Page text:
- It’s probably a good idea to choose shorter books over longer ones. As much as I adore the two longer books I’m reading right now, the length allows a slower pacing that is hard for some kids to be patient with.
- If, several chapters in, it’s a struggle each day to get the class to quiet down enough to pay attention, accept that it’s not the right book. Try a different book. It’s not that “reading aloud isn’t working,” it’s that “reading THIS book to THIS class isn’t working.”
- Cries of despair when you close the book for the day are a good sign.
Wendy Falconer Gassaway enjoyed teaching ELD for fifteen years, and then taught language arts for three more years. Still, she always wished there was a way to get paid for reading. This year she lucked into a reading teacher position, and it’s a dream come true. She is currently reading five different books to five different classes, and has learned most of these lessons the hard way. She blogs about books at Falconer’s Library.
This is the thing I miss most about classroom teaching: having time to read an entire novel (or three) to my class. It’s a brilliant experience and they get so much out of it.
I read aloud to my sixth graders often – there’s nothing else that builds community and book love like well chosen read alouds, and your willingness to just go for it with voice inflections, etc. Great post!
W never had this in school – I feel as though I want to attend one of your reading classes! I think your ideas are awesome!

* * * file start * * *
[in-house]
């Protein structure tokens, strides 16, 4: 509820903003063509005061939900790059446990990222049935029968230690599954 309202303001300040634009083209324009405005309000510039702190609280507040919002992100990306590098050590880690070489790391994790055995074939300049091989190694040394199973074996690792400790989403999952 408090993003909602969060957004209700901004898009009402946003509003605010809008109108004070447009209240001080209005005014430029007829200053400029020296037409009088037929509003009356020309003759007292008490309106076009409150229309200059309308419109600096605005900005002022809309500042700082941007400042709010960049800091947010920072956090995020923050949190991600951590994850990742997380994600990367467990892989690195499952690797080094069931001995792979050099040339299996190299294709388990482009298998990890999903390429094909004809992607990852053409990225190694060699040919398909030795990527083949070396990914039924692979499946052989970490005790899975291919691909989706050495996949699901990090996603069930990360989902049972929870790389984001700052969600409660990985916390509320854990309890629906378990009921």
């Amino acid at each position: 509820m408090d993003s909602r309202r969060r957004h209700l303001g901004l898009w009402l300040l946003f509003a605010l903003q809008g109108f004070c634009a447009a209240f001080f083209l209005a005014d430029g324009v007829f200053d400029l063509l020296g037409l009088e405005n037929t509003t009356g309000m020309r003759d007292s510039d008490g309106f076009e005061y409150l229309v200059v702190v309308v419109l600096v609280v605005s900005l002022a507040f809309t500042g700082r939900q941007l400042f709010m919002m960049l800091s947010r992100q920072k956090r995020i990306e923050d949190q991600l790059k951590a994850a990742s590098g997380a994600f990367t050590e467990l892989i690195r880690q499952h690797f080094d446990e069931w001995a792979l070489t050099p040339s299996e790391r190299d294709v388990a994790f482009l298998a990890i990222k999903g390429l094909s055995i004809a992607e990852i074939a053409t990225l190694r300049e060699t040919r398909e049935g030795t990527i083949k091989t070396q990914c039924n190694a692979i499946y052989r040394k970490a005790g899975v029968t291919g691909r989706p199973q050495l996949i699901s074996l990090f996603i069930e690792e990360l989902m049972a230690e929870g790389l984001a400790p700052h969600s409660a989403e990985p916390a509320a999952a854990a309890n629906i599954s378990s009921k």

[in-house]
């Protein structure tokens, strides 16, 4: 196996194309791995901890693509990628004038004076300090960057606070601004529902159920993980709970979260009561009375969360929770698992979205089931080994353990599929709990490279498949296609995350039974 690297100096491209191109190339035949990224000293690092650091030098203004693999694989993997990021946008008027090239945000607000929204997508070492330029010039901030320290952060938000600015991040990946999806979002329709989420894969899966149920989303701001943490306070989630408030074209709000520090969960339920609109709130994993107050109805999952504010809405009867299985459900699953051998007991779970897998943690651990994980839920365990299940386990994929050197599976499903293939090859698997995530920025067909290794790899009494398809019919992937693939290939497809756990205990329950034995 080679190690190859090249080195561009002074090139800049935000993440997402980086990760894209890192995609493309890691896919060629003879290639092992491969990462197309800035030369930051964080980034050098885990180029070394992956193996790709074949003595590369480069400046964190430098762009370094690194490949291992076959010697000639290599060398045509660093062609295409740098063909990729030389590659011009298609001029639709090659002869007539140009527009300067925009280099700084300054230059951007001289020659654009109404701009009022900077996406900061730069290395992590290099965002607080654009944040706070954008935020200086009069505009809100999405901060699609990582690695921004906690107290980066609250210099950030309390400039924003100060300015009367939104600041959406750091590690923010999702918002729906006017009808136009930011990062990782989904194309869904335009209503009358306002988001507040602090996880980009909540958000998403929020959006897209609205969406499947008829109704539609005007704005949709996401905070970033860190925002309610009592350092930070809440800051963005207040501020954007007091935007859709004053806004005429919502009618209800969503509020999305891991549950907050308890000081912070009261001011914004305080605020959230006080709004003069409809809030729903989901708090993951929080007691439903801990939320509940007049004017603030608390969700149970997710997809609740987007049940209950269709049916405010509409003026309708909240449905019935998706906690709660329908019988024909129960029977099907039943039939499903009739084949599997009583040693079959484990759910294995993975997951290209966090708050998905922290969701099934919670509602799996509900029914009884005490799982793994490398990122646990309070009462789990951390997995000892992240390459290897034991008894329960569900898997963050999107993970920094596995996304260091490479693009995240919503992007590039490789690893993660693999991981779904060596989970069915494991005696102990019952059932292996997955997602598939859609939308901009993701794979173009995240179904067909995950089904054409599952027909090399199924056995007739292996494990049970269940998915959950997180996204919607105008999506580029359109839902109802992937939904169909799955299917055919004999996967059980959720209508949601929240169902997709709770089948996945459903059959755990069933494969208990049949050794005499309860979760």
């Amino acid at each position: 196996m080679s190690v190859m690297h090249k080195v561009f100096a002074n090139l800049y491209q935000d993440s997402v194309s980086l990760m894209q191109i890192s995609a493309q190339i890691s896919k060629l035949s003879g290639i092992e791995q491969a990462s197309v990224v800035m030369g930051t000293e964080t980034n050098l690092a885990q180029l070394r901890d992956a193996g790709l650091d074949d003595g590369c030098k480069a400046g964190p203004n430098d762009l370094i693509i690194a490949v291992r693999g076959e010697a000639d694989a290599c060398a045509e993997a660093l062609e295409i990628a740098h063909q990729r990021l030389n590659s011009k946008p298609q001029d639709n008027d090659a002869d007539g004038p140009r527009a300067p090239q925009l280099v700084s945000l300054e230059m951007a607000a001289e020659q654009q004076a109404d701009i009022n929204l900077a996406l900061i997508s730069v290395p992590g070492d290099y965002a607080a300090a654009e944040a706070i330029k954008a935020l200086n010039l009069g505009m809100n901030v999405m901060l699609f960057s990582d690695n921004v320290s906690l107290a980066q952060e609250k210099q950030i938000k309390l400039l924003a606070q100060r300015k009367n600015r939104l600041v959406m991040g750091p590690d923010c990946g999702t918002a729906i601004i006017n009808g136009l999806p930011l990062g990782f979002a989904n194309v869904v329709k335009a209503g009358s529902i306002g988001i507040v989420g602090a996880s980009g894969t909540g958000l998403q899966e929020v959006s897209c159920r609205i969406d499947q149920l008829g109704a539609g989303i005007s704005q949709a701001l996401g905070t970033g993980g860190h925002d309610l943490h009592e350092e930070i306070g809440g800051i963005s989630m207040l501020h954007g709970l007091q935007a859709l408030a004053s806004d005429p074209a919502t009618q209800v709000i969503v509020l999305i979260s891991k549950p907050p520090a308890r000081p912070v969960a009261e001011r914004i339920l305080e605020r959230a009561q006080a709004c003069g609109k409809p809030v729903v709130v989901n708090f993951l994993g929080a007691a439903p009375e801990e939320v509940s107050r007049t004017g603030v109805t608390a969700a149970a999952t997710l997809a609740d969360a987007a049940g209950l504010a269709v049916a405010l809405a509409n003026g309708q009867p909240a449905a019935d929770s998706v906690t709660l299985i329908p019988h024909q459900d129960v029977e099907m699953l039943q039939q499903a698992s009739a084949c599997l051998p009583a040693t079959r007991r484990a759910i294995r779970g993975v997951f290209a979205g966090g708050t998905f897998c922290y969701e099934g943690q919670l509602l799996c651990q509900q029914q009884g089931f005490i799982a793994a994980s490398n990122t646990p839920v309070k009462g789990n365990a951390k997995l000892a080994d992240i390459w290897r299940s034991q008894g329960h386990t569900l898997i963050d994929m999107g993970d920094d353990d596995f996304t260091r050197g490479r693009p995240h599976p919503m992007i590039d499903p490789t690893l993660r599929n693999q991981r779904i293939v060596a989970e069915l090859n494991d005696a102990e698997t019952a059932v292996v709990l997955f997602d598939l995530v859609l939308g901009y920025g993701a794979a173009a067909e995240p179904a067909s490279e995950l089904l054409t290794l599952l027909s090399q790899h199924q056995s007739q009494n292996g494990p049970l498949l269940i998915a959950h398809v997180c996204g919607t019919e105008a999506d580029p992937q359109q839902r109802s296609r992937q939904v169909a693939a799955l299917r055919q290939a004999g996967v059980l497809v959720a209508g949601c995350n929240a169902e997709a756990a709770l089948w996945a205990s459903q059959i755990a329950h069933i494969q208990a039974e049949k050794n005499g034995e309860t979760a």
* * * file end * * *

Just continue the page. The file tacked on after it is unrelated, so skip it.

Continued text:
Can you list some of your favorite read aloud books for middle schoolers?
My clases this year are super into Margaret Peterson Haddix–we’re reading “Found” right now. Every chapter ends with a cliffhanger, so they are always dismayed when I stop, which is awesome. Gary Paulsen’s “Nightjohn” has been a good read–short but intense. “Joey Pigza Swallowed the Key” by Jack Gantos is another one that kids are enjoying. Our social studies department reads “Long Walk to Water” every year, and the students are really into it. Lois Lowry’s “The Giver” is a modern classic that stirs up a lot of discussion.
Great tips. #6 made me laugh my lemonade up into my nose. Ouch. When I taught 8th grade, I read aloud to all my classes, and they loved it. Who doesn’t love being read a great story? (#9 is great advice, too!)
Sorry about the lemonade! Sounds painful!
I'[m reading The False Prince to my 8th graders (all boy class). They are enthralled with this story… so much so that several of them checked the book out from a local library and read ahead. A couple have read the second book in the series and recently began reading the last one.
I am a school librarian and this is my third year doing a read-aloud with fifth graders. Every year I have chosen ‘because of Mr. Terrupt’ (Rob Buyea) and every year I get the “don’t stop now!” and unsolicited comments from kiddos identifying with characters. This year I am letting them vote on the choice of read-aloud (which I already read). After showing them the book trailers last Thursday, I think they will choose the same book I have always read.
BTW, excellent tips on read-alouds.